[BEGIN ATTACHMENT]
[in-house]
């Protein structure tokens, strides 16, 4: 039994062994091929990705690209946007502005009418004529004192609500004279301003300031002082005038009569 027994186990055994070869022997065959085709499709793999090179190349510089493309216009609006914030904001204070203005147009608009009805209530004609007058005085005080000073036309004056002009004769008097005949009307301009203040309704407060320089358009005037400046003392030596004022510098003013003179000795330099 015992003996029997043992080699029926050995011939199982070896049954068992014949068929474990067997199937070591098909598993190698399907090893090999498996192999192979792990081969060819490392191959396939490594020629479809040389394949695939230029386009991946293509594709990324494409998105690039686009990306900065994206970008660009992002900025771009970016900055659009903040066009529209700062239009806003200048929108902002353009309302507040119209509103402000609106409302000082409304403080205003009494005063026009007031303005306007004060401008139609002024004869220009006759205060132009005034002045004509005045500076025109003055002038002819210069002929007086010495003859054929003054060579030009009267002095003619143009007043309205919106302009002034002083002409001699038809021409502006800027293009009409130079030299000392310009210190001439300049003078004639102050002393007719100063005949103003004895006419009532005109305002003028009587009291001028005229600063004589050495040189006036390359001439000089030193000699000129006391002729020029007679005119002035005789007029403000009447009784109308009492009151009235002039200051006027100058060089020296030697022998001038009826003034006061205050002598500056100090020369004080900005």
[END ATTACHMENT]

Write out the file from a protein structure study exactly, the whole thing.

[in-house]
């Protein structure tokens, strides 16, 4: 039994062994091929990705690209946007502005009418004529004192609500004279301003300031002082005038009569 027994186990055994070869022997065959085709499709793999090179190349510089493309216009609006914030904001204070203005147009608009009805209530004609007058005085005080000073036309004056002009004769008097005949009307301009203040309704407060320089358009005037400046003392030596004022510098003013003179000795330099 015992003996029997043992080699029926050995011939199982070896049954068992014949068929474990067997199937070591098909598993190698399907090893090999498996192999192979792990081969060819490392191959396939490594020629479809040389394949695939230029386009991946293509594709990324494409998105690039686009990306900065994206970008660009992002900025771009970016900055659009903040066009529209700062239009806003200048929108902002353009309302507040119209509103402000609106409302000082409304403080205003009494005063026009007031303005306007004060401008139609002024004869220009006759205060132009005034002045004509005045500076025109003055002038002819210069002929007086010495003859054929003054060579030009009267002095003619143009007043309205919106302009002034002083002409001699038809021409502006800027293009009409130079030299000392310009210190001439300049003078004639102050002393007719100063005949103003004895006419009532005109305002003028009587009291001028005229600063004589050495040189006036390359001439000089030193000699000129006391002729020029007679005119002035005789007029403000009447009784109308009492009151009235002039200051006027100058060089020296030697022998001038009826003034006061205050002598500056100090020369004080900005």